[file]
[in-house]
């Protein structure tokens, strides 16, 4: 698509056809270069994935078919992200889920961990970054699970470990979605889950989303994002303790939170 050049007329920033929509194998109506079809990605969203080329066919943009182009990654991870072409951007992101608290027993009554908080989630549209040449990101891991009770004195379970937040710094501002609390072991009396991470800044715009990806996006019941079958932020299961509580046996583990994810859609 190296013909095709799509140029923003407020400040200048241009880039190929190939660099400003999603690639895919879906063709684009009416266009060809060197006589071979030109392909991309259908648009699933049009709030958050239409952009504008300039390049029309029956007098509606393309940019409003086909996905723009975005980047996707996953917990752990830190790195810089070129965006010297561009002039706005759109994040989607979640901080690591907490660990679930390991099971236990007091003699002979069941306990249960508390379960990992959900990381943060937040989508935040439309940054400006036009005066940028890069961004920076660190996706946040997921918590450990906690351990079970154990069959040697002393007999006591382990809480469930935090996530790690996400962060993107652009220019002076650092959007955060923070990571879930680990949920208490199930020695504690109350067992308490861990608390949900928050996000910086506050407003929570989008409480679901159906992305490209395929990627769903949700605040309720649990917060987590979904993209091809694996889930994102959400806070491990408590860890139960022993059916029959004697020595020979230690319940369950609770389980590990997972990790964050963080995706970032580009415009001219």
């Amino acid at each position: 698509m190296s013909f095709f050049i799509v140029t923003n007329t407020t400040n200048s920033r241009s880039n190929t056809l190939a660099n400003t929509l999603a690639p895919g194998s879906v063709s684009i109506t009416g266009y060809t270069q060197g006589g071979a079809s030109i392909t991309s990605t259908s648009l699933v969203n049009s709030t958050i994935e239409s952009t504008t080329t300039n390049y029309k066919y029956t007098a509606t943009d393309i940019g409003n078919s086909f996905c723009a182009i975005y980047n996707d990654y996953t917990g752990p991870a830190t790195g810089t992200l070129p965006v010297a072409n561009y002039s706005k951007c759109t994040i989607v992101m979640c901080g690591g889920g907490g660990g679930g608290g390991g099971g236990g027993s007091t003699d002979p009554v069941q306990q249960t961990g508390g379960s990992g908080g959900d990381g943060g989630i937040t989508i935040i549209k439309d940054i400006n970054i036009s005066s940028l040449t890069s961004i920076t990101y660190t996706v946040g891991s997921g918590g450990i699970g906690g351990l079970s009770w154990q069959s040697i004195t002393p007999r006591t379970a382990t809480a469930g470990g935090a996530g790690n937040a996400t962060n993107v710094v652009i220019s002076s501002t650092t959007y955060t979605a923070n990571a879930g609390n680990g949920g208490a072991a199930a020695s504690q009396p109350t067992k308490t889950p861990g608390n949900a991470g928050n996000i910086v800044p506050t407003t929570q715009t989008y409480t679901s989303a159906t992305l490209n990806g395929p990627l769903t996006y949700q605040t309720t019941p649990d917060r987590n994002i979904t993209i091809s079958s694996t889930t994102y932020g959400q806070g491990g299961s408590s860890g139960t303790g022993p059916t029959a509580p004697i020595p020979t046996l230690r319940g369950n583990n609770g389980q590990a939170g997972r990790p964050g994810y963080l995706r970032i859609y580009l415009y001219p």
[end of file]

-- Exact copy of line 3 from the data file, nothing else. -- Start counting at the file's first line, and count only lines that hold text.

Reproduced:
């Amino acid at each position: 698509m190296s013909f095709f050049i799509v140029t923003n007329t407020t400040n200048s920033r241009s880039n190929t056809l190939a660099n400003t929509l999603a690639p895919g194998s879906v063709s684009i109506t009416g266009y060809t270069q060197g006589g071979a079809s030109i392909t991309s990605t259908s648009l699933v969203n049009s709030t958050i994935e239409s952009t504008t080329t300039n390049y029309k066919y029956t007098a509606t943009d393309i940019g409003n078919s086909f996905c723009a182009i975005y980047n996707d990654y996953t917990g752990p991870a830190t790195g810089t992200l070129p965006v010297a072409n561009y002039s706005k951007c759109t994040i989607v992101m979640c901080g690591g889920g907490g660990g679930g608290g390991g099971g236990g027993s007091t003699d002979p009554v069941q306990q249960t961990g508390g379960s990992g908080g959900d990381g943060g989630i937040t989508i935040i549209k439309d940054i400006n970054i036009s005066s940028l040449t890069s961004i920076t990101y660190t996706v946040g891991s997921g918590g450990i699970g906690g351990l079970s009770w154990q069959s040697i004195t002393p007999r006591t379970a382990t809480a469930g470990g935090a996530g790690n937040a996400t962060n993107v710094v652009i220019s002076s501002t650092t959007y955060t979605a923070n990571a879930g609390n680990g949920g208490a072991a199930a020695s504690q009396p109350t067992k308490t889950p861990g608390n949900a991470g928050n996000i910086v800044p506050t407003t929570q715009t989008y409480t679901s989303a159906t992305l490209n990806g395929p990627l769903t996006y949700q605040t309720t019941p649990d917060r987590n994002i979904t993209i091809s079958s694996t889930t994102y932020g959400q806070g491990g299961s408590s860890g139960t303790g022993p059916t029959a509580p004697i020595p020979t046996l230690r319940g369950n583990n609770g389980q590990a939170g997972r990790p964050g994810y963080l995706r970032i859609y580009l415009y001219p």